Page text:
You may or may not have read The Barbarian Way: Unleash the Untamed Faith Within by Erwin Raphael McManus. If you have not, let me suggest that you pick up a copy and read it. The book is only 148 pages, so depending on how much time you have and how fast you read, it can be read in a couple of hours in one setting if you so choose.
I like the book because I find it both very prophetic and yet very encouraging. It serves a great purpose if you consider the book (its author) as a conversation partner on what it means to be a disciple of Jesus. It would even serve well as a conversation partner in a small group or bible class discussion.
I especially love the second chapter “The Barbarian Call.” Here are a couple of quotes from this chapter to give you an idea of why I enjoy the book, what I mean when I say the book is both prophetic and encouraging, and why you might consider picking up a copy for yourself.
When speaking about our desire for safety vs. walking with Christ regardless of its perilous outcomes in this world, McManus writes:
We have somehow perverted this more primal understanding [walking with Christ regardless…] to a far more civilized one. Instead of finding confidence to live as we should regardless of our circumstances, we have used it as justification to choose the path of least resistance, least difficulty, least sacrifice. Instead of concluding it is best to be wherever God wants us to be, we have decided that wherever it is best for us to be is where God wants us. Actually, God’s will for us is less about our comfort that it is about contribution. (p. 44)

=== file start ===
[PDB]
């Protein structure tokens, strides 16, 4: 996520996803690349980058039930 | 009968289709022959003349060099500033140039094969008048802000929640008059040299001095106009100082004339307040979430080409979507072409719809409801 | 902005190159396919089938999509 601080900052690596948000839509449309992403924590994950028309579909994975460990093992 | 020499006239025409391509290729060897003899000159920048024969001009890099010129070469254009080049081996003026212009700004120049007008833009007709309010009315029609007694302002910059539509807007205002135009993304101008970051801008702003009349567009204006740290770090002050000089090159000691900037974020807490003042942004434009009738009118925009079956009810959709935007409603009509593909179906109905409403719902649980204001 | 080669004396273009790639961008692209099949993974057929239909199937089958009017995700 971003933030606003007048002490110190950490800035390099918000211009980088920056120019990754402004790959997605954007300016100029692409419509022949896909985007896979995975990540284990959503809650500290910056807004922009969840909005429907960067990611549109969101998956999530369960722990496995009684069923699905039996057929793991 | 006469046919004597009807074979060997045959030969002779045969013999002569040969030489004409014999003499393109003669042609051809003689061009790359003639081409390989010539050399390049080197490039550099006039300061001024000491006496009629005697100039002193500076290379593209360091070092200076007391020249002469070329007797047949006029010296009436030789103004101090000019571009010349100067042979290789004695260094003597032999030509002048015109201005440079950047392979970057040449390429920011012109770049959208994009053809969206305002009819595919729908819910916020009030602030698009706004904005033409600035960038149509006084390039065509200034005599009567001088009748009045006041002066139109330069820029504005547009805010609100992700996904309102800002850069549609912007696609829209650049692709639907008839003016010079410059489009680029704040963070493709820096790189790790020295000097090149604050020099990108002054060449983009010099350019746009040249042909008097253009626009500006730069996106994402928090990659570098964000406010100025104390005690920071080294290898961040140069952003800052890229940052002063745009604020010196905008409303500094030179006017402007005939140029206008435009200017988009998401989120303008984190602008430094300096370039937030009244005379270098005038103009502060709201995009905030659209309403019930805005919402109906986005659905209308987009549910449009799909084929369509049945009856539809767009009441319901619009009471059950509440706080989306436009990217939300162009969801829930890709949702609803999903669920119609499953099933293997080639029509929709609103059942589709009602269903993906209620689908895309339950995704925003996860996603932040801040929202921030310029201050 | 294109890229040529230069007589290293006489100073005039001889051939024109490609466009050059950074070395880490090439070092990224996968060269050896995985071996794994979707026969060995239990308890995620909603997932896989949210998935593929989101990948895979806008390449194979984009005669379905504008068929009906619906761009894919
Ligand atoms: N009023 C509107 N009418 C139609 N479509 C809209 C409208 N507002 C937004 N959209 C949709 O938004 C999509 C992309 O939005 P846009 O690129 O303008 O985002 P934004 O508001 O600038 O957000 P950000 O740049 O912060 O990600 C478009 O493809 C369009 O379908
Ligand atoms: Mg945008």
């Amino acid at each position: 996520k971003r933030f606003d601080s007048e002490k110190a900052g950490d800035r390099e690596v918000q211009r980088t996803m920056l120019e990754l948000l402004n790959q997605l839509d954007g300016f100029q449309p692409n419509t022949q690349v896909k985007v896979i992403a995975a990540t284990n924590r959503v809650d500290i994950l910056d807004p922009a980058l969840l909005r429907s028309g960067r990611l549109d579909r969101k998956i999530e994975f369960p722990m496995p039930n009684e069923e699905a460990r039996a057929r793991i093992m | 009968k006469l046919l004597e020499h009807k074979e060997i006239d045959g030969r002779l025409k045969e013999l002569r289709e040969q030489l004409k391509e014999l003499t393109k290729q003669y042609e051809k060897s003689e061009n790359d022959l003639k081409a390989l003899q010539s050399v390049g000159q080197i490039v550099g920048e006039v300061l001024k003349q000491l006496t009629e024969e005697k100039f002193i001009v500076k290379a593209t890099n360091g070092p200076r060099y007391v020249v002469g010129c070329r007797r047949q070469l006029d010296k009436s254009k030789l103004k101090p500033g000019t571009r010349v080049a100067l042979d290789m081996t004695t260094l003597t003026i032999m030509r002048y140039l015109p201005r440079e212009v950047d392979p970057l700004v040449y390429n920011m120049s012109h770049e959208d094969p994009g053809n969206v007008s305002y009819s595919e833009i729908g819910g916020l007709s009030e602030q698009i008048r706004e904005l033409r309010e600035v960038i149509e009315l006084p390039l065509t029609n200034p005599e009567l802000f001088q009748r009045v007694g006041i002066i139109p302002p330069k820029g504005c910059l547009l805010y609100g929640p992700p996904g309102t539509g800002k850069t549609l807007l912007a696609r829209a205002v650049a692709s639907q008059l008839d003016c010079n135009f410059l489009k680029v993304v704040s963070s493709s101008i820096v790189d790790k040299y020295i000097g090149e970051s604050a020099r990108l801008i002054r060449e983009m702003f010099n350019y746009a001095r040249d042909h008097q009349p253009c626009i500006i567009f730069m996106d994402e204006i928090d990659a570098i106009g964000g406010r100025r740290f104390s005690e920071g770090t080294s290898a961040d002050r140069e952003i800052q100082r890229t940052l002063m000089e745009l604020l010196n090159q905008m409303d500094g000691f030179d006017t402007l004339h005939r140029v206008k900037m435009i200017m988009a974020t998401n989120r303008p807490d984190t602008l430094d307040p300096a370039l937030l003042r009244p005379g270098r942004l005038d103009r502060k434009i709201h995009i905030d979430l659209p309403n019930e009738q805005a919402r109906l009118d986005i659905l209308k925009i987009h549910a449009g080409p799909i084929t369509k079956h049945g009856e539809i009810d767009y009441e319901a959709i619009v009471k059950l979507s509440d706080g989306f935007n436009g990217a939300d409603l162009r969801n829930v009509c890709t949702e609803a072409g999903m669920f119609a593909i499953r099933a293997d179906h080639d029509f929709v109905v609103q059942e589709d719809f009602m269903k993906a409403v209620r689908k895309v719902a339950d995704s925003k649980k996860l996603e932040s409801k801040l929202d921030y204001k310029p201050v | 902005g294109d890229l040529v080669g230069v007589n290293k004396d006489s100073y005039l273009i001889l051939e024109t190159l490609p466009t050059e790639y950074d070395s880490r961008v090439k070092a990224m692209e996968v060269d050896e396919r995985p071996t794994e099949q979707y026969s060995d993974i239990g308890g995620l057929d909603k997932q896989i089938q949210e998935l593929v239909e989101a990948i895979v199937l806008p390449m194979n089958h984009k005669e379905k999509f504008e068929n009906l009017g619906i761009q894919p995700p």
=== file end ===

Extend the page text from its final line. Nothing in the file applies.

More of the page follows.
And just a few pages later, McManus stresses how the call of following Jesus has really been distorted as history progressed forward:
Jesus calls us? Somewhere along the way the movement of Jesus Christ became civilized as Christianity. We created a religion using the name of Jesus Christ and convinced ourselves that God’s optimal desire for our lives was to insulate us in a spiritual bubble where we risk nothing, sacrifice nothing, lose nothing, worry about nothing. Yet Jesus’ death wasn’t to free us from dying, but to free us from the fear of death. Jesus came to liberate us so that we could die up front and then live. Jesus wants to take us to places where only dead men and women can go.
How do we live out the call to follow Jesus? That is not an easy answer. However, I hope we are reminded never to become complacent in our call to be followers of the One who first carried his own cross and then demanded that his followers do the same. “…Whoever wants to be my disciple must deny themselves and take up their cross and follow me”(Mk 8.34, TNIV).